• The included remote works well, and you can use it to navigate up/down/left/right even outside “TV” (read: Media Center) applications.
  • The internal speakers are much better than I expected.  They aren’t tin cans and don’t sound like tin cans.

And bad:

  • The touchscreen, an IR sensor made by NextWindow, will detect a “press” even a couple millimeters from the glass.
  • The “HP TouchSmat” application it comes with, supposedly the “primary” touch application you will use is crap.  Slow, clunky, and it doesn’t support any multitouch when they easily could have (see below).
  • No VESA wall-mounting holes.  The larger (screened) model, the IQ800 series, has an adapter bracket you can buy from HP.  If you want to wall-mount this model (IQ500), you either need to DIY something or get this compatible wall mount for it.
  • The screen beeps when you touch it.  You can turn it off in the control panel, but the beep comes back as soon as you sleep/resume.  (This can be fixed, see below.)
  • Not the cheapest computer around, but a well-integrated one.
  • For some random reason (probably crap software I haven’t removed yet…) my F3 keypresses get intercepted and instead the volume jumps up and down and mutes like a ghost is around. :-)

For the most part, I’m pretty impressed with it.  Right now it’s just sitting next to my main computer until I can get it to a more permanent home in or near kitchenspace.

Some information on the touch screen I found after much searching:

  • The touchscreen is made by NextWindow and almost fully supports two-finger multi-touch.
  • You can tweak the options and remove the annoy beep permanently by downloading their Touch+ software suite.  The TouchSmart has a USB (not Serial) interface.  When the config screen pops up and says “USB Device not connected” just wait a second.  It will detect it then give you the options.  Change the sound “time” to zero and save it the the device’s permanent memory.
  • If you are into Windows 7 (which apparently supports multitouch), the drivers for it are here.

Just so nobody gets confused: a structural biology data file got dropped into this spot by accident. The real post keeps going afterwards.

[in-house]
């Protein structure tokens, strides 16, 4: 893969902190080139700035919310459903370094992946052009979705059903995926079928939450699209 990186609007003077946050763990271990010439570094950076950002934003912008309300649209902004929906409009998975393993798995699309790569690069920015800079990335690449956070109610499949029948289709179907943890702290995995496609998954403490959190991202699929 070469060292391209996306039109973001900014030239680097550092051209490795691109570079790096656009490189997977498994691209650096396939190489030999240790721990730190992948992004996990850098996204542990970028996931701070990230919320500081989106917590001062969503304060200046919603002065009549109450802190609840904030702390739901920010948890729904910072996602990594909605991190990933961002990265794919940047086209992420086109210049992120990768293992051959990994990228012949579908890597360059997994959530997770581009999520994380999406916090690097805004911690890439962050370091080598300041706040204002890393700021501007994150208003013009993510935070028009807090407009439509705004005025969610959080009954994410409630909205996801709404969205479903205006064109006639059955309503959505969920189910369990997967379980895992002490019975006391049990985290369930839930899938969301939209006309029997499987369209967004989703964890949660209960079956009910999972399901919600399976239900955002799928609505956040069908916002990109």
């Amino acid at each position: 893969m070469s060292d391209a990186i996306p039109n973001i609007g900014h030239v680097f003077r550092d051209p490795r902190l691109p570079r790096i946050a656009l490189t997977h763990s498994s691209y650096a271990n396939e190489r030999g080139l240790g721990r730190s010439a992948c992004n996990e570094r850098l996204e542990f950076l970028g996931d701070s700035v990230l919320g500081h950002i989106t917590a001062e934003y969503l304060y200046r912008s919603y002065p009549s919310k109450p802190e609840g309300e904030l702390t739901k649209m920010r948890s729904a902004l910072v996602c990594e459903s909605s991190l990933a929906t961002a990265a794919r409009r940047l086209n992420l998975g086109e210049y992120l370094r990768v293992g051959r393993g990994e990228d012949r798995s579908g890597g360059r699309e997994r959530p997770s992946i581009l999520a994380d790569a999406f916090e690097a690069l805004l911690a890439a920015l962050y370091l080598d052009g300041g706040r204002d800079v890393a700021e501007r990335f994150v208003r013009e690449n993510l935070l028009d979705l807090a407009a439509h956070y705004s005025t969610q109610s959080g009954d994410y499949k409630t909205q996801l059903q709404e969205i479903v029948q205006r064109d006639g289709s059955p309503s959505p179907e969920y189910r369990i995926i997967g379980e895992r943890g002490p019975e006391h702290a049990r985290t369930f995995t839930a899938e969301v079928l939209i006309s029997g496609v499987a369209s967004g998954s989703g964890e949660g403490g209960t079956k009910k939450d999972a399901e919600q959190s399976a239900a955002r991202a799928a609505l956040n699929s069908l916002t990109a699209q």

• It also has an API that programmers can use to get to the multiple touches with.  I haven’t found anything that will bridge this input with TUIO, the protocol used in most of today’s multi-touch software, yet.  (Well, I did find one that might work from a commercial manufacturer, but I’m not looking to spend money on this point because:)  I will probably just build my own bridge myself later.
    [Edit: I found a program that does this.  Here’s what you want to do:

    1. Download that (TouchsmartTUIO).
    2. Google around or go some where to download TUIO-enabled (multi-touch) programs.
    3. Start TouchsmartTUIO
    4. (Optional, but needed for some TUIO applications) Go to Pen and Input Devices in your Control Panel and, under touch, uncheck “User your finger as an input device.”  This will prevent certain applications from interpreting mouse clicks and finger touches on the smae point as two different touches.
    5. For flash-based TUIO apps that have a .swf instead of a .exe extension: Go to your Flash settings and enable exceptions for the TUIO .swf files you want to use.  Then get the projector (choose the “Flash Player 9 Projector content debugger”).  Open the .swf with this application (usually you can double-click the .swf after you instlal the projector).  Once it’s open, press ctrl-f to make it full screen (if it’s not), then . . .
    6. Enjoy the multi-touchiness!


And some more random information I found about multi-touch:

  • touchlib is one of the more common multi-touch libraries out there.  Out of the box it supports grabbing input from a video capture device (usually a infrared modified USB camera) and turning the images to touch points.  From there the interpreted data is passed to a FlashOSC server that translates the data and relays it to a local (or remote) port that Flash applications can read from.  The data is sent in TUIO format, which is an extension/subset of the Open Sound Control (a “descendant” of the MIDI protocol).
  • See also reacTIVision

Whee!  Big touchscreen!

I might have to build a real touchwall one of these days.

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Photoshopping Faster: Using Your Feet

by on Mar.08, 2009, under Interface, Technology

You know what they say: Use your head.

I got a better idea: Use your feet.

I originally built my foot interface for MIDI/gaming applications but I found another great application: image editing.

I was going about filling around some lines with colors in The GIMP, and as I was working I thought, Hey, I keep switching back and forth between the paint tool and the eraser tool pretty often. When I had to switch I either needed to skim through the giant tool pallet to find my new tool, or laboriously, lift my head and chin from my left hand so I could press the appropriate keyboard shortcut.  It got old, but then I thought: Hey, I’ll just use my feet.

So I fired up my AutoHotkey editing skillz and bound a couple of buttons on my foot controller to the paint and erase tools (or rather the keyboard shortcuts for them).  Viola!  Instant speedup.

Now I can waste away my life painting away at pointless things much more quickly!

Also, I bound another couple buttons to undo/redo to help speed up fixing my mistakes.  Now I just need to figure out how to make the tools pressure sensitive using the foot pedals . . .

Edit: I also set Page Up/Page Down to buttons.  Imagine how convenient it is for me to just lean back and read something long, hands free!